A Bourne attorney who has a background in law enforcement and has pledged to end the “wokeness” of the attorney general’s office, McMahon was the GOP’s nominee for attorney general in 2018 and he took about 805,000 votes to Healey’s 1,874,000.
Secretary of state
For the second election cycle in a row, incumbent Secretary of State William Galvin easily dispatched a Democratic primary challenge. The Associated Press called the primary in his favor about an hour after polls closed Tuesday.
Tanisha Sullivan, an attorney and life sciences executive who serves as president of the Boston branch of the NAACP, had focused her campaign on her view that the secretary of state’s office “must be more proactive and engaged in really addressing the issues that matter most to the residents of Massachusetts today,” like abortion rights.
“Together, we helped voters understand this office and showed what is possible with proactive leadership in this office, and our work continues,” Sullivan said Tuesday night.
Galvin is seeking his eighth, and potentially final, four-year term as the secretary of state, and pitched himself to voters as a reliable and effective elections administrator who now holds a senior position among elections officials nationally.
The Brighton Democrat was elected to eight terms in the Massachusetts House beginning in 1975 and could surpass former Secretary Frederic Cook’s record 28-year tenure in the secretary’s office if he wins in November.
Rayla Campbell is Galvin’s November opponent. A Whitman Republican whose campaign has largely revolved around government mandates and the sexualization of children, Campbell had no challenger Tuesday as she locked up the Republican Party’s nomination.
Sen. Diana DiZoglio of Methuen was the only sitting legislator to win their statewide primary race this election cycle. She bested Chris Dempsey of Brookline, a Patrick administration transportation official and one-time Bain & Company consultant who helped lead the grassroots movement to prevent the Olympics from coming to Boston in 2024.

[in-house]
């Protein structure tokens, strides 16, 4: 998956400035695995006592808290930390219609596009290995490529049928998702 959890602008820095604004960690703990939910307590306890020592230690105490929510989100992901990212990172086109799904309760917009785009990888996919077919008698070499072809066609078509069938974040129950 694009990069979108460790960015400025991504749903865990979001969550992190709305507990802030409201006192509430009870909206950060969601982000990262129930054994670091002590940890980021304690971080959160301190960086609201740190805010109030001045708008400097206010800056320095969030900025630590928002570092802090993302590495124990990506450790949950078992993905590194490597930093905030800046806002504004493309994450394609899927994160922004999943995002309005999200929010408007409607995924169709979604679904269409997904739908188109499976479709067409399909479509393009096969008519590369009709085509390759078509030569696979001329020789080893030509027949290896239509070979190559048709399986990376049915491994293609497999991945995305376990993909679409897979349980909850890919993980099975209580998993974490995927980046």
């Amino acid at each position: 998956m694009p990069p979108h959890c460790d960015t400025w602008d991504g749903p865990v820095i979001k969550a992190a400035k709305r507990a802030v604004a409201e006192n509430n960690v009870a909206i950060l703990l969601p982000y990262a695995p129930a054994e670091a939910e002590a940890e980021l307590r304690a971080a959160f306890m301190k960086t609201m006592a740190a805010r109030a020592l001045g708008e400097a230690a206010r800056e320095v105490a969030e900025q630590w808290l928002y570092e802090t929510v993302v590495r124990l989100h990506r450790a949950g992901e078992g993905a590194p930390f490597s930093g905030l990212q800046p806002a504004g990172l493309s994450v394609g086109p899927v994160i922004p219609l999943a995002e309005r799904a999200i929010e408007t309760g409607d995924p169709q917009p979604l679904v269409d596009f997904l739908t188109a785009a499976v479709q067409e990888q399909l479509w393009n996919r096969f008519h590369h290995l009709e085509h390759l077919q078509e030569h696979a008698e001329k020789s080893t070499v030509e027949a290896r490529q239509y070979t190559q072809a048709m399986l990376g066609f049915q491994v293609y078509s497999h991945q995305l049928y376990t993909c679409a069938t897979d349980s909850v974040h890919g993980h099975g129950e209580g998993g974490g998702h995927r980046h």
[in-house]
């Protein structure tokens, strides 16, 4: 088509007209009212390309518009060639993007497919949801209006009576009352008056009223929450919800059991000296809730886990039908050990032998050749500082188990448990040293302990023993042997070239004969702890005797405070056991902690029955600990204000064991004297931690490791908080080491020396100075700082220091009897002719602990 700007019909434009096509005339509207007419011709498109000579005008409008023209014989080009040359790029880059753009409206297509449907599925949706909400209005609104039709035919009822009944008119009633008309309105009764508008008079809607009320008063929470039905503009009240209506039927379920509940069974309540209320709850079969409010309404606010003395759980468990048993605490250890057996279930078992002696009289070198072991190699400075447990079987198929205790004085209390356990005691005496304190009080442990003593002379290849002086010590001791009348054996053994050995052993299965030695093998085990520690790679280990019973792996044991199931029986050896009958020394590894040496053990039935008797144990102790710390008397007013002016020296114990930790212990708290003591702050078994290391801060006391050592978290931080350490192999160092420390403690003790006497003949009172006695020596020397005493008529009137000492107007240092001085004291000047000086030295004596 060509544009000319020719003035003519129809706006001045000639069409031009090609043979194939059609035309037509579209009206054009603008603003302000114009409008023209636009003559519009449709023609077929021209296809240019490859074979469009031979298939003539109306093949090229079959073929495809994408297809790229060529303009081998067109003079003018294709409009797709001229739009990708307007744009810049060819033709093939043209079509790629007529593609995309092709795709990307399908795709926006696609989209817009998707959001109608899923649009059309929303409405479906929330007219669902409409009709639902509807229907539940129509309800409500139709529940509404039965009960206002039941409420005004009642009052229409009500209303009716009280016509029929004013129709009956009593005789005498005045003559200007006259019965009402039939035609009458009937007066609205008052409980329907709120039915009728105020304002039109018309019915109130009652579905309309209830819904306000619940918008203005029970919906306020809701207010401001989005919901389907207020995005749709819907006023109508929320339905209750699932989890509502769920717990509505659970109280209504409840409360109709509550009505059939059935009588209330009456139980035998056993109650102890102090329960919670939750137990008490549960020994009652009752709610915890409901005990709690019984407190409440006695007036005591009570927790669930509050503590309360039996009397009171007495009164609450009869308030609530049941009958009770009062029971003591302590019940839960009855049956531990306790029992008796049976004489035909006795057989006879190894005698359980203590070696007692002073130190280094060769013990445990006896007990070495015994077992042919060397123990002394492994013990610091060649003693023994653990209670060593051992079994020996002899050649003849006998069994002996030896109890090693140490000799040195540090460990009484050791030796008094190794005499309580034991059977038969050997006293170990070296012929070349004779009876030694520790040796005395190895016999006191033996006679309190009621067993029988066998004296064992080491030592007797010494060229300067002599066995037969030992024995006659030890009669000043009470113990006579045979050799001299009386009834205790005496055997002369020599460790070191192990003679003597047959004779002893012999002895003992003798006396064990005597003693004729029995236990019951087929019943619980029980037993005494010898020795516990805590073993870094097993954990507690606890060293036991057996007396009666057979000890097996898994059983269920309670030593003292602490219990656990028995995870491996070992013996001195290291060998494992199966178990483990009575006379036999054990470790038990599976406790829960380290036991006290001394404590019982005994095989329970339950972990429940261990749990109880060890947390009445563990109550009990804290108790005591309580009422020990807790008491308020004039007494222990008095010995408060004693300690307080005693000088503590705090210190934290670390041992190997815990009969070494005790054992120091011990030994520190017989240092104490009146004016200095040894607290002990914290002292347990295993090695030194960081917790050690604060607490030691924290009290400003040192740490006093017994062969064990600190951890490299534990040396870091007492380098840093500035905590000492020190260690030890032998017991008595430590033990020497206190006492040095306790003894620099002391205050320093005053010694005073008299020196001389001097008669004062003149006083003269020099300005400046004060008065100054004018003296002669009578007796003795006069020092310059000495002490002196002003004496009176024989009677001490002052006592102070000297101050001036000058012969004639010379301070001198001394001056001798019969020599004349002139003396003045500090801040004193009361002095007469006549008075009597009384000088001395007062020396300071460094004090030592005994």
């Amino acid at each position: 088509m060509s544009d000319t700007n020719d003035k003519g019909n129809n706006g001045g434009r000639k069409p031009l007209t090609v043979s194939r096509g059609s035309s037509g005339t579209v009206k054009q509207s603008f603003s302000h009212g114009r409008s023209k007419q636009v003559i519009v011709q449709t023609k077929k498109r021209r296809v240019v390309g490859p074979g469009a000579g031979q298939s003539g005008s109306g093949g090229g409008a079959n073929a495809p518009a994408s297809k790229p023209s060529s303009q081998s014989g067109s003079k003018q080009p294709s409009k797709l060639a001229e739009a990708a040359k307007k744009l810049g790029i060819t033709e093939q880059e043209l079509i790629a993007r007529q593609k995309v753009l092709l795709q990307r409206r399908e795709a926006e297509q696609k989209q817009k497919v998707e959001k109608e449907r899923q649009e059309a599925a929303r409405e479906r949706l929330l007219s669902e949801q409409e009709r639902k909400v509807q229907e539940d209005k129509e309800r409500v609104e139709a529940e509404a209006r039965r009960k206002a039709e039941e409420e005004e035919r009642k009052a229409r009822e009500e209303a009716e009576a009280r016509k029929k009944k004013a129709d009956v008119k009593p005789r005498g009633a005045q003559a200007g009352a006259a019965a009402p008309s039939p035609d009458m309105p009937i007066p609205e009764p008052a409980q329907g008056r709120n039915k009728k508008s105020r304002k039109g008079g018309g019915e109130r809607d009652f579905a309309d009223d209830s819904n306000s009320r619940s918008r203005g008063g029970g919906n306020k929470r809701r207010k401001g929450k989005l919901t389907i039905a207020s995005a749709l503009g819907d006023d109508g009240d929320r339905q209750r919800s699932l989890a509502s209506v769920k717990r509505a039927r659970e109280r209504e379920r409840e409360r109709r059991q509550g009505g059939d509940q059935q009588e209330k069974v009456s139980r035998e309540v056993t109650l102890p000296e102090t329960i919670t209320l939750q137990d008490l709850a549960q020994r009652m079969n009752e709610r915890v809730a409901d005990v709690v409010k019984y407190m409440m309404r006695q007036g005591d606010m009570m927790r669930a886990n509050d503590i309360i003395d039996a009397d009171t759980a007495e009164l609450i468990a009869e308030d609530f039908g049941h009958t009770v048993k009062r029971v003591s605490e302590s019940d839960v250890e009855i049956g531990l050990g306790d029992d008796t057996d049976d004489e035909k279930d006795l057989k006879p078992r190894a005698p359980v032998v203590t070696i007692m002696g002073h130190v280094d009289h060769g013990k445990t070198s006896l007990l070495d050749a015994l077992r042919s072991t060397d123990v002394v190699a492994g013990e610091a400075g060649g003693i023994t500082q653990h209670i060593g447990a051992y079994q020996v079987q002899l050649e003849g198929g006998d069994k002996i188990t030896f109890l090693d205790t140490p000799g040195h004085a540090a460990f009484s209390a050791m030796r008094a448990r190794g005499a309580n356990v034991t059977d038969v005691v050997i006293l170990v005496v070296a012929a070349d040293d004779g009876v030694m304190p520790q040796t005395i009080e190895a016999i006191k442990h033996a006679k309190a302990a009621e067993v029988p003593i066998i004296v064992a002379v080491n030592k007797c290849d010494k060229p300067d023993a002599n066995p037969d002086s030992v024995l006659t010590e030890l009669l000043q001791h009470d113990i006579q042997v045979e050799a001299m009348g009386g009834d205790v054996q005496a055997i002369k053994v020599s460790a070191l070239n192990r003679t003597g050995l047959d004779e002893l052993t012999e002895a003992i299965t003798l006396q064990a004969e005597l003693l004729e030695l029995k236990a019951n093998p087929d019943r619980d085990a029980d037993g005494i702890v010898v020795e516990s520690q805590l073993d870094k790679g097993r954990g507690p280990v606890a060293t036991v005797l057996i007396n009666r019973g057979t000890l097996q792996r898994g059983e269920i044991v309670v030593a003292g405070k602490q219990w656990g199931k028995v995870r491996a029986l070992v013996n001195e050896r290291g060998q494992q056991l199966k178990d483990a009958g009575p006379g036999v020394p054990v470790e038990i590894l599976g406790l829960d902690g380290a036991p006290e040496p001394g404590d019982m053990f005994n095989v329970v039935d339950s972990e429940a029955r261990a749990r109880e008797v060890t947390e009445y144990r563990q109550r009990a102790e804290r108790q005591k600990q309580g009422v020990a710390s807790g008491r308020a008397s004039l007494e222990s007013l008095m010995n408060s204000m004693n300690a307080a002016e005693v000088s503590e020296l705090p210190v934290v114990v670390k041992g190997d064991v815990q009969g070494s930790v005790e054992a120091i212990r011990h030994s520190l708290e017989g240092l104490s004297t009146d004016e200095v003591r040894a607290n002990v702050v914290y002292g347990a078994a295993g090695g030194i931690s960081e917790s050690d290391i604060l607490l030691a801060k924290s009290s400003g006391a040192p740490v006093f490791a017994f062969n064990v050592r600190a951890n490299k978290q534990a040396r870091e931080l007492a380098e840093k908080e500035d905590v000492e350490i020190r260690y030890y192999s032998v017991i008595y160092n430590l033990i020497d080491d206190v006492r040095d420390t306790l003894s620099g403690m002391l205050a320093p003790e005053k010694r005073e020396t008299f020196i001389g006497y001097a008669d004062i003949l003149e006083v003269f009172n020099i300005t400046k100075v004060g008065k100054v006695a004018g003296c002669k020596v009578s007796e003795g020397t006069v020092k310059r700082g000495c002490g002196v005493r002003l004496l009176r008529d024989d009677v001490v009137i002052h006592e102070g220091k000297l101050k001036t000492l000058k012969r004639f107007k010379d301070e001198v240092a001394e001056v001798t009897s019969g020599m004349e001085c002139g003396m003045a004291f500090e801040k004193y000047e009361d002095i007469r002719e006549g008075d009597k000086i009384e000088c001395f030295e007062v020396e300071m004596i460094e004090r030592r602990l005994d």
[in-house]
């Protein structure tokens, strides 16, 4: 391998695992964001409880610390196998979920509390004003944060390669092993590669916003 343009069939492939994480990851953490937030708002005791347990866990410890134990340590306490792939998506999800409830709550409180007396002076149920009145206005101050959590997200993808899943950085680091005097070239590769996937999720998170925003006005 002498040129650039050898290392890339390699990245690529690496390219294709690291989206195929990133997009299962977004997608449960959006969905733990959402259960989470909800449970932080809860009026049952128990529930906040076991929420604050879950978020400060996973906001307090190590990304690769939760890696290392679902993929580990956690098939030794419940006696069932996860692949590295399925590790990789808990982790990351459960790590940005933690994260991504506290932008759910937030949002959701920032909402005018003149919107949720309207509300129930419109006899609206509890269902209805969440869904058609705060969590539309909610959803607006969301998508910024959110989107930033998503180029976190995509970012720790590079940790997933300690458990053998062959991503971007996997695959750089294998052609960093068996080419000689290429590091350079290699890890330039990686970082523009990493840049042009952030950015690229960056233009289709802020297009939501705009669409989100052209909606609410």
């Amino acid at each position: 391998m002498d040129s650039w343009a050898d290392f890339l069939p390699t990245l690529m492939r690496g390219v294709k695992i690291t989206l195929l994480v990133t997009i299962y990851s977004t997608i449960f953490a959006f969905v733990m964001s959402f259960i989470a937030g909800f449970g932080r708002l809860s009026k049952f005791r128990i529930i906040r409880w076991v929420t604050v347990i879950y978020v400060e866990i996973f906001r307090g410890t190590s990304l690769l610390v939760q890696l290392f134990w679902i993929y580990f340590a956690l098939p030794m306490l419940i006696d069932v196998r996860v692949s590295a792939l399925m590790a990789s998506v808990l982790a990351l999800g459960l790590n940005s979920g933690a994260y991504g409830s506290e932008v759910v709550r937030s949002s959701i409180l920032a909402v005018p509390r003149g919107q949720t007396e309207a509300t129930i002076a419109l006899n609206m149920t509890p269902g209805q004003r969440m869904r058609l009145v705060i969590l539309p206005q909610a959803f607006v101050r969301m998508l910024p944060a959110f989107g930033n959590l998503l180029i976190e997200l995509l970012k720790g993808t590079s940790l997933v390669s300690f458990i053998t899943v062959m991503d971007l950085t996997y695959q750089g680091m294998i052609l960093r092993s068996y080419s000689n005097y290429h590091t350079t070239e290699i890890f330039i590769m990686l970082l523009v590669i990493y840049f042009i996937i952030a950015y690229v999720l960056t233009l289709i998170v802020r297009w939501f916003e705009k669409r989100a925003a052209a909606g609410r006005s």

The AP had not called the race as of about 11:15 p.m. Tuesday, but Republican candidate Anthony Amore had already begun to contrast himself with DiZoglio, whom he congratulated for winning the Democratic primary.
DiZoglio, a second-term senator who served three terms in the House before winning election to the Senate in 2018, has long been a vocal advocate for restricting the use of non-disclosure agreements on Beacon Hill and has clashed with Democratic leadership about how much time lawmakers receive to review legislation.
The Republican nominee for auditor, Amore is the head of security at the Isabella Stewart Gardner Museum in Boston and was the party’s 2018 nominee for secretary of state. Amore, of Winchester, is a rare candidate to have the official endorsement of the outgoing Gov. Baker and he has pitched himself as a Republican check on the Democratic Party’s supermajorities in both branches of the Legislature and potentially among constitutional offices.
Treasurer Deborah Goldberg of Brookline appears on track to cruise to a third term in office. She drew no challenger from within the Democratic Party and the Republicans didn’t officially nominate any candidate for the position this cycle.
Assuming she is reelected in November, Goldberg would become the longest-serving state treasurer since Robert Crane, who served more than a quarter-century in the post from the mid-1960s to the early 1990s.
Goldberg passed up a race for an open Congressional seat in 2020 because she said there was more that she wanted to accomplish as treasurer. Her reelection announcement cited the work her office has done to help families create college savings accounts for new children and to pressure corporations as an investor through the state pension fund to become cleaner energy consumers.
Goldberg was the runner-up in the 2006 Democratic primary for lieutenant governor, losing to Tim Murray. She beat Republicans Michael Heffernan and Keiko Orrall, respectively, in her previous general election contests for treasurer in 2014 and 2018.